I love names. I used to read baby names books in the school library, and my mum bought me name books for Christmas and birthdays. I have many (many, many) lists of names for future children that I wrote long before I’d even finished high school, let alone met and married my husband or started thinking about procreating. When I was a teenager I had fish just so that I could name them; there were about 30 over my fish-keeping years, and each of them had a name, even if I couldn’t tell which guppy was Edgar and which was Frith. I was also given a kitten for my 17th birthday, and after much deliberation I named her Fawn. (She was feisty and gorgeous; I was young and fickle. She now lives with friends of the family, her name the only remaining link with me.) My love of names is a linguistic rather than a maternal thing. I love the sound of some names, and the way some first names work better with middle and surnames than others.
I never had any qualms about changing my name when I got married; years earlier I’d read through an entire phone book looking for surnames I’d prefer to my own. My favourite was McAllister because it has a cool rhythm and goes well with my first name. I could have been a lawyer with a name like McAllister. But I was a Parsons, a mediocre-at-everything Parsons. Parsons has ‘arse’ in it; it’s not a nice-sounding name. Plus, my mum had my step-dad’s surname and my brother and dad didn't talk to each other; I was happy to leave the name behind and start afresh with my new, slightly less dysfunctional, family.
I did have limits when it came to taking on a new surname, though: I wouldn’t have changed my name if it meant my first name would then rhyme with my last (we have a friend whose sister’s married name is Alicia Galicia. This is not cool). I would also have refused to become a Raper or Slutsky, and would have had to think for a while about becoming a Hussey. But my husband’s surname was not an unfortunate one, nor did it contain the word ‘arse,’ and so I signed up worry-free. It wasn’t until ages after we were married that my husband told me he’d have considered changing his surname too. We could have both been McAllisters. This is one of the great disappointments of my life.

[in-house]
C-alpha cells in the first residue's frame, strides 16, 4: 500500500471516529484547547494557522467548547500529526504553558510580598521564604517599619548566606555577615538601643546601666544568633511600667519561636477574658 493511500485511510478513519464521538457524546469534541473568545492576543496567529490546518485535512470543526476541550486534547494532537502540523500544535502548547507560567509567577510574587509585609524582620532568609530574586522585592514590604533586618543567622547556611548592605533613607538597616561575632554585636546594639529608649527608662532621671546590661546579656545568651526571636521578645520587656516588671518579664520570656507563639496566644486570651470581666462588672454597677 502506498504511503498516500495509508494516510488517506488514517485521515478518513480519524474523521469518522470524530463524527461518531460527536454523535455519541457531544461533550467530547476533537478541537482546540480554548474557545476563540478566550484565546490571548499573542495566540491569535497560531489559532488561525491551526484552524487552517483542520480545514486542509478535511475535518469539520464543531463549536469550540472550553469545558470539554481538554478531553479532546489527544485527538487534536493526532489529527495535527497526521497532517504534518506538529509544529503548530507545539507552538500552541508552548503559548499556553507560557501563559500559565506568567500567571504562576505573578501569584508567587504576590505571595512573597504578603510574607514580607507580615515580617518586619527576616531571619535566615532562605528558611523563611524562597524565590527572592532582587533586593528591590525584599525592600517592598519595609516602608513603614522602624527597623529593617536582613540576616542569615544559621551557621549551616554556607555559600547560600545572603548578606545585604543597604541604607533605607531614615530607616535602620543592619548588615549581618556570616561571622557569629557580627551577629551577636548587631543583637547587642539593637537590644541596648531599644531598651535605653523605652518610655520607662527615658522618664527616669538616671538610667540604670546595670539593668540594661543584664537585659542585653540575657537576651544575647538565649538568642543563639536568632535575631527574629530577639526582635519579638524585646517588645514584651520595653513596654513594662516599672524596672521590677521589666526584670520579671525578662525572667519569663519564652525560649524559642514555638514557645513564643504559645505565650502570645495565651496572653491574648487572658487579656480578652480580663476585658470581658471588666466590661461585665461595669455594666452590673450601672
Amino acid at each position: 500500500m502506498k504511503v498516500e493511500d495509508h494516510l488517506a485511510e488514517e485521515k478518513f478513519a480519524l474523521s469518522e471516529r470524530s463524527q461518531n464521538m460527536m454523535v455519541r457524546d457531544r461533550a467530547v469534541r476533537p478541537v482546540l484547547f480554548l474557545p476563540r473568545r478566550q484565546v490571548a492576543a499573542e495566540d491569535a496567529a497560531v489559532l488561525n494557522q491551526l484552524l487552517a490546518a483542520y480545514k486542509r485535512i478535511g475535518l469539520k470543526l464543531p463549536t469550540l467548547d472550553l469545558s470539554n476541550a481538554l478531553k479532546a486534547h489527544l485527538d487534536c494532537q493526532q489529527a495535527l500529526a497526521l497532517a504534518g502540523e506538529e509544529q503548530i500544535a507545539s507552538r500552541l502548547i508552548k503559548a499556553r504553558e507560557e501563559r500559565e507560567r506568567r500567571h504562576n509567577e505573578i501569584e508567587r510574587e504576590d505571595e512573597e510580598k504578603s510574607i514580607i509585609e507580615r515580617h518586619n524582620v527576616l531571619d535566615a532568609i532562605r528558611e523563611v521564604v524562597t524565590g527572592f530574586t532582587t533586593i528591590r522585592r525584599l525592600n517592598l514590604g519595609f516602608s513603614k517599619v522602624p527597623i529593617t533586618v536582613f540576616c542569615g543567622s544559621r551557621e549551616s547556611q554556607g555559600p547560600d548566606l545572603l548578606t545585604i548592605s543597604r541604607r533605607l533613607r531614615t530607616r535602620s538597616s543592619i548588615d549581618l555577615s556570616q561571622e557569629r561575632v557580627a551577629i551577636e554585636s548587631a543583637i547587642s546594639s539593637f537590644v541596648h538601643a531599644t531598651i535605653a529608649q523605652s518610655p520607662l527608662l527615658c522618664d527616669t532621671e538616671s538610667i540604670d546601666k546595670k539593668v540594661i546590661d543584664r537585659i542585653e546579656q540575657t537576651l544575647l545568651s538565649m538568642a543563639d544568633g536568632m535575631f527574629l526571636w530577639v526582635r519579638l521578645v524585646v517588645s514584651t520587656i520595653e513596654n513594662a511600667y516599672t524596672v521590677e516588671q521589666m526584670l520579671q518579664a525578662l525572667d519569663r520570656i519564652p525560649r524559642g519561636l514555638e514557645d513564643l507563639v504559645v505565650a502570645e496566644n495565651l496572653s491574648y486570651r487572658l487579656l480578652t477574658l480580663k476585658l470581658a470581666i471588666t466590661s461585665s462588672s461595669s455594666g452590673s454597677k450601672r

Naming our son was a much bigger task than pet-naming ever was (as you'd hope). I went through my many (many, many) lists, hoping that my past efforts would save me from much fretting now, but Torquil, Oberon and Aneirin sounded less romantic and more pretentious than they had when I was 16, and I found I was married to a man who’d spit out his food at most of my “crazy” suggestions.
of While paying close attention to the lecturer in my Old Testament
lectures at college during my pregnancy, I was scanning the genealogies, looking for
inspiration and trying to avoid thinking about the name Moses, which I’d
already fallen in love with and accidentally attached to the baby despite the
fact that my husband had made it clear he wasn’t a huge fan of the name
(“NO CHILD OF MINE WILL EVER BE CALLED MOSES MY PARENTS WOULD FLIP OUT WHY
CAN’T WE PICK A NORMAL NAME LIKE MATTHEW OR DAVID?! I'm sorry for spitting food on you”). Our son’s name is Moses.
We made it official minutes after my husband watched me birth our 4.1 kilogram
tank of a child; his hands were tied.
I would have to have around 150 children to use up all of the names on my lists, and it does disappoint me a little bit to think that I’ll never fulfill my teenage dream. 'Spose I’ll just have to buy a lot of guppies.